The fashion industry venerates the supermodels of yore but often excludes them anyway (aged models were only cast 11 times during the Fall 2016 season). Nevermind the fact that, unless you’re a celebrity like Caitlyn Jenner or even an industry insider like Gilliean McLeod, beginning your modeling career as a quinquagenarian requires a near miracle.
However, regardless of her youth-obsessed profession, model Christy Turlington Burns is neither fazed by the prospect of aging nor tempted by plastic surgery. “Maybe I would think differently if I thought it looked good and it didn’t hurt and it didn’t send bad messages to young people,” the 47-year-old supermodel and Every Mother Counts founder said in a recent interview with Town & Country. “But I’ve never seen someone who I’ve been like, ‘Oh, that’s a good idea.’ It looks freaky to me.” (We’d also like to add “if I wasn’t a genetic miracle” to Turlington’s list of “ifs.”)
All jokes aside, with so many models inwardly and outwardly suffering due to poor self-image and industry pressures, it’s important to hear one of the most respected players in the game championing the idea that “being who you are, being your best self, has nothing to do with what you look like.” (She’s pretty much the perfect candidate for the All Woman Project’s next video.)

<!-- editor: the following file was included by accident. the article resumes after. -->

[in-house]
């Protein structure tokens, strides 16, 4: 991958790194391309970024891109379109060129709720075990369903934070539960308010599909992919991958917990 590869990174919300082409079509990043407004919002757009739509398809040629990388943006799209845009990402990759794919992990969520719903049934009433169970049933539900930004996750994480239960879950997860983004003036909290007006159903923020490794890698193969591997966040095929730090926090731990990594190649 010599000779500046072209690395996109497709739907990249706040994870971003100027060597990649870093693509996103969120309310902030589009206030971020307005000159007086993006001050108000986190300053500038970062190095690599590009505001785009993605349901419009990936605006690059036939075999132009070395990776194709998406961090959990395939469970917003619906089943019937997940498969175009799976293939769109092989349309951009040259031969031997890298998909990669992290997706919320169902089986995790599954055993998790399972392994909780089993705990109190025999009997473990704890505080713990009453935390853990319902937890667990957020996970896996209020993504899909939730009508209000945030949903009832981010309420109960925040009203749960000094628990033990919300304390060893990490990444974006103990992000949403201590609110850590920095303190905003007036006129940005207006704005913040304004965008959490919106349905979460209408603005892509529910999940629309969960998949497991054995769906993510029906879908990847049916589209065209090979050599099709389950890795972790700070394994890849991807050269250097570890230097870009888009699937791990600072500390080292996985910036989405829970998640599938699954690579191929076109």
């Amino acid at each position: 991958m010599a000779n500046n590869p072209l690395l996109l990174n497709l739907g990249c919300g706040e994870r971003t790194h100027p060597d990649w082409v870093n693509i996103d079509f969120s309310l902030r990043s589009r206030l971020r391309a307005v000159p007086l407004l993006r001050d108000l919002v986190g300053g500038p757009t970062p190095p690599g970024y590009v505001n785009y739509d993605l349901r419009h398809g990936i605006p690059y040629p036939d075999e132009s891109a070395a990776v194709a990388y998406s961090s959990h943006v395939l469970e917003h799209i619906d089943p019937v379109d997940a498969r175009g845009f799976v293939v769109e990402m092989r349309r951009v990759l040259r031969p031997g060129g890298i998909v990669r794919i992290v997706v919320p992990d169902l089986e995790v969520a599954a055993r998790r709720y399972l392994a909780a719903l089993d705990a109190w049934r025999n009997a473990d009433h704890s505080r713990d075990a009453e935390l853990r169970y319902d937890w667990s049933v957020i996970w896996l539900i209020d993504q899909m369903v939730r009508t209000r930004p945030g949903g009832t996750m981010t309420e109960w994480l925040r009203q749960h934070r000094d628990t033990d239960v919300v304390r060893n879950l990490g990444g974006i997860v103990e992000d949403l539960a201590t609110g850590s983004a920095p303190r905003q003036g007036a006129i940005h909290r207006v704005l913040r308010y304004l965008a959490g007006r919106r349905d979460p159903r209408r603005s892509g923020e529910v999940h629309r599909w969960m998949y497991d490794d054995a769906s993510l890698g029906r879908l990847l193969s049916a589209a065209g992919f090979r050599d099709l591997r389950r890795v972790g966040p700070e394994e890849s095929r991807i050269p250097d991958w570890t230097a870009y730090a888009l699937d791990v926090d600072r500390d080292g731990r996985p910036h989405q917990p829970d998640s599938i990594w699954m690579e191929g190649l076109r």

That said, we don’t completely agree with Turlington’s later assertion that “I don’t think people get eating disorders by looking at magazines. I think there’s a much deeper set of issues around a lack of power and control, or something happening in the family.” True, there is no one cause of disordered eating. However, research has shown that exposure to fashion magazines has a negative effect on women’s self-image. The cost of the industry’s obsession with thinness should not be belittled.
In closing, Turlington affirmed that aging is a fact of life and not something to worry over. “It’s good that people close to me see that I’m relaxed and okay about aging, not neurotic or worried about it. To my kids, I’ll be the mom who barely shaves her legs, who doesn’t color her hair.” Her words remind us of those of another cultural icon, Taylor Swift, who once told Vogue that something she hopes not to be doing in 10 years is stressing about aging (“I’ll be 36 [and] I really hope I won’t be stressed about the idea of turning 40. I hope that aging is not something that really freaks me out.”). It’s good to see women in the public eye, whose careers are predicated on being svelte and gorgeous, reinforcing the idea that they too pause and think about aging and conclude that they have better things to think about.